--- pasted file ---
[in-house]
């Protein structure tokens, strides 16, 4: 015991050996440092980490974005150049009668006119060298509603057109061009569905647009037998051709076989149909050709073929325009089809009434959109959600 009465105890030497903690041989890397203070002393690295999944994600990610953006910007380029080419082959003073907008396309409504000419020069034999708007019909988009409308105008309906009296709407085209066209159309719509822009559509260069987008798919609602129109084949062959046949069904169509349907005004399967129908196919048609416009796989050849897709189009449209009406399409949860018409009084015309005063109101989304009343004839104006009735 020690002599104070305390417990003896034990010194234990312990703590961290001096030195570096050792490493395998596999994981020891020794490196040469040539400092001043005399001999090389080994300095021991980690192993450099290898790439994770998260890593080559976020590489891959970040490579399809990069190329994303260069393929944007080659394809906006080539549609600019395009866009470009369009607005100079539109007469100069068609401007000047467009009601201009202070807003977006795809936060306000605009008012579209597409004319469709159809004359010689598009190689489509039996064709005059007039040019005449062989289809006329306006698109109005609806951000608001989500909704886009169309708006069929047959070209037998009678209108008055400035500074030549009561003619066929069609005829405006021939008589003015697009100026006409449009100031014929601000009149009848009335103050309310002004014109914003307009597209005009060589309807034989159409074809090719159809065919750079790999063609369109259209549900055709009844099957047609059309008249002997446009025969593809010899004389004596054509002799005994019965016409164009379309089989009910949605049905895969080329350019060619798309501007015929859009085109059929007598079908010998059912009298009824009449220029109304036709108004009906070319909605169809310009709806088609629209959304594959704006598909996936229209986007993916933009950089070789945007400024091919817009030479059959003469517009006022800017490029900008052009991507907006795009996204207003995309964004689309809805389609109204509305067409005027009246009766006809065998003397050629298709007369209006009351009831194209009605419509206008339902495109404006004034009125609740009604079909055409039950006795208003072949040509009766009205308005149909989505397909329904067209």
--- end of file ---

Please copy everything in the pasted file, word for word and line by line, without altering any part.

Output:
[in-house]
């Protein structure tokens, strides 16, 4: 015991050996440092980490974005150049009668006119060298509603057109061009569905647009037998051709076989149909050709073929325009089809009434959109959600 009465105890030497903690041989890397203070002393690295999944994600990610953006910007380029080419082959003073907008396309409504000419020069034999708007019909988009409308105008309906009296709407085209066209159309719509822009559509260069987008798919609602129109084949062959046949069904169509349907005004399967129908196919048609416009796989050849897709189009449209009406399409949860018409009084015309005063109101989304009343004839104006009735 020690002599104070305390417990003896034990010194234990312990703590961290001096030195570096050792490493395998596999994981020891020794490196040469040539400092001043005399001999090389080994300095021991980690192993450099290898790439994770998260890593080559976020590489891959970040490579399809990069190329994303260069393929944007080659394809906006080539549609600019395009866009470009369009607005100079539109007469100069068609401007000047467009009601201009202070807003977006795809936060306000605009008012579209597409004319469709159809004359010689598009190689489509039996064709005059007039040019005449062989289809006329306006698109109005609806951000608001989500909704886009169309708006069929047959070209037998009678209108008055400035500074030549009561003619066929069609005829405006021939008589003015697009100026006409449009100031014929601000009149009848009335103050309310002004014109914003307009597209005009060589309807034989159409074809090719159809065919750079790999063609369109259209549900055709009844099957047609059309008249002997446009025969593809010899004389004596054509002799005994019965016409164009379309089989009910949605049905895969080329350019060619798309501007015929859009085109059929007598079908010998059912009298009824009449220029109304036709108004009906070319909605169809310009709806088609629209959304594959704006598909996936229209986007993916933009950089070789945007400024091919817009030479059959003469517009006022800017490029900008052009991507907006795009996204207003995309964004689309809805389609109204509305067409005027009246009766006809065998003397050629298709007369209006009351009831194209009605419509206008339902495109404006004034009125609740009604079909055409039950006795208003072949040509009766009205308005149909989505397909329904067209």